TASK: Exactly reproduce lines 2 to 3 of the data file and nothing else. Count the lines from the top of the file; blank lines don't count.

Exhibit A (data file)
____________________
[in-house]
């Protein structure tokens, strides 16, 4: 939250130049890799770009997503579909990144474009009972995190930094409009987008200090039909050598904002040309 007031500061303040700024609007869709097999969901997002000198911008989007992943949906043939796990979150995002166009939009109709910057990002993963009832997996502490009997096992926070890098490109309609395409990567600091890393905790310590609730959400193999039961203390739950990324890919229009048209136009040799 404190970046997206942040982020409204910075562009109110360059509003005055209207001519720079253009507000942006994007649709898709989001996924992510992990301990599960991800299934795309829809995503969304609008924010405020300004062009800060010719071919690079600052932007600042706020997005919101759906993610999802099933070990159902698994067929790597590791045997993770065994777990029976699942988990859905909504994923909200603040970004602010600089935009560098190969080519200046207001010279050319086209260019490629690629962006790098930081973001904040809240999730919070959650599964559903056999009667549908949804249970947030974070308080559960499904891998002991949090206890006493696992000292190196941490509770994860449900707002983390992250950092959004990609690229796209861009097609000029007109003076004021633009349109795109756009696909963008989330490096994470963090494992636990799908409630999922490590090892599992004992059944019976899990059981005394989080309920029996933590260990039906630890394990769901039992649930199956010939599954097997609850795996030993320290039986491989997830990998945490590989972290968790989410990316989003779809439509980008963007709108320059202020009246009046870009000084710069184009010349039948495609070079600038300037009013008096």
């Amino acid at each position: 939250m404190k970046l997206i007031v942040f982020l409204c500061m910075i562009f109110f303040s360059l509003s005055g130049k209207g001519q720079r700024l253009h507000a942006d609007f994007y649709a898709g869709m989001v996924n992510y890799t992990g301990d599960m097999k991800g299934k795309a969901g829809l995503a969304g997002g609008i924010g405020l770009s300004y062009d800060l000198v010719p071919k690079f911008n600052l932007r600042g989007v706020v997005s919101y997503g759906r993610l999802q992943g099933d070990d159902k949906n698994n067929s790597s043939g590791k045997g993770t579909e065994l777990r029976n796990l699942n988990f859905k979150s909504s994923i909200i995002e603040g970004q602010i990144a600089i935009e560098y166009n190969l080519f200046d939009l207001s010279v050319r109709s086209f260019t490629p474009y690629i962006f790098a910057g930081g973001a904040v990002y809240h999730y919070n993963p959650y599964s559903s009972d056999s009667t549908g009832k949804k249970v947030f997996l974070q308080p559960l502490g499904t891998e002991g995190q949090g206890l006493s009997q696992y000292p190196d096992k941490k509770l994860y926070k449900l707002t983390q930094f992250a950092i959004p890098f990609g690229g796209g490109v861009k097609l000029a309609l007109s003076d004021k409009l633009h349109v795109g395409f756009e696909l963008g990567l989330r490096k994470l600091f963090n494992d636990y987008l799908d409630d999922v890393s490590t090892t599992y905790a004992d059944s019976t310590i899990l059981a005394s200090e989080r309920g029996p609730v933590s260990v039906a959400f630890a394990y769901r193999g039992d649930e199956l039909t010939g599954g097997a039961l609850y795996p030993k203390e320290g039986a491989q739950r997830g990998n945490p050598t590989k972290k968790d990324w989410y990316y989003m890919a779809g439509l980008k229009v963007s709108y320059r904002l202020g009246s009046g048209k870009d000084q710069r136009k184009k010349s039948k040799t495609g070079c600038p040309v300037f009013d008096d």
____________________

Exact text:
């Protein structure tokens, strides 16, 4: 939250130049890799770009997503579909990144474009009972995190930094409009987008200090039909050598904002040309 007031500061303040700024609007869709097999969901997002000198911008989007992943949906043939796990979150995002166009939009109709910057990002993963009832997996502490009997096992926070890098490109309609395409990567600091890393905790310590609730959400193999039961203390739950990324890919229009048209136009040799 404190970046997206942040982020409204910075562009109110360059509003005055209207001519720079253009507000942006994007649709898709989001996924992510992990301990599960991800299934795309829809995503969304609008924010405020300004062009800060010719071919690079600052932007600042706020997005919101759906993610999802099933070990159902698994067929790597590791045997993770065994777990029976699942988990859905909504994923909200603040970004602010600089935009560098190969080519200046207001010279050319086209260019490629690629962006790098930081973001904040809240999730919070959650599964559903056999009667549908949804249970947030974070308080559960499904891998002991949090206890006493696992000292190196941490509770994860449900707002983390992250950092959004990609690229796209861009097609000029007109003076004021633009349109795109756009696909963008989330490096994470963090494992636990799908409630999922490590090892599992004992059944019976899990059981005394989080309920029996933590260990039906630890394990769901039992649930199956010939599954097997609850795996030993320290039986491989997830990998945490590989972290968790989410990316989003779809439509980008963007709108320059202020009246009046870009000084710069184009010349039948495609070079600038300037009013008096």
């Amino acid at each position: 939250m404190k970046l997206i007031v942040f982020l409204c500061m910075i562009f109110f303040s360059l509003s005055g130049k209207g001519q720079r700024l253009h507000a942006d609007f994007y649709a898709g869709m989001v996924n992510y890799t992990g301990d599960m097999k991800g299934k795309a969901g829809l995503a969304g997002g609008i924010g405020l770009s300004y062009d800060l000198v010719p071919k690079f911008n600052l932007r600042g989007v706020v997005s919101y997503g759906r993610l999802q992943g099933d070990d159902k949906n698994n067929s790597s043939g590791k045997g993770t579909e065994l777990r029976n796990l699942n988990f859905k979150s909504s994923i909200i995002e603040g970004q602010i990144a600089i935009e560098y166009n190969l080519f200046d939009l207001s010279v050319r109709s086209f260019t490629p474009y690629i962006f790098a910057g930081g973001a904040v990002y809240h999730y919070n993963p959650y599964s559903s009972d056999s009667t549908g009832k949804k249970v947030f997996l974070q308080p559960l502490g499904t891998e002991g995190q949090g206890l006493s009997q696992y000292p190196d096992k941490k509770l994860y926070k449900l707002t983390q930094f992250a950092i959004p890098f990609g690229g796209g490109v861009k097609l000029a309609l007109s003076d004021k409009l633009h349109v795109g395409f756009e696909l963008g990567l989330r490096k994470l600091f963090n494992d636990y987008l799908d409630d999922v890393s490590t090892t599992y905790a004992d059944s019976t310590i899990l059981a005394s200090e989080r309920g029996p609730v933590s260990v039906a959400f630890a394990y769901r193999g039992d649930e199956l039909t010939g599954g097997a039961l609850y795996p030993k203390e320290g039986a491989q739950r997830g990998n945490p050598t590989k972290k968790d990324w989410y990316y989003m890919a779809g439509l980008k229009v963007s709108y320059r904002l202020g009246s009046g048209k870009d000084q710069r136009k184009k010349s039948k040799t495609g070079c600038p040309v300037f009013d008096d």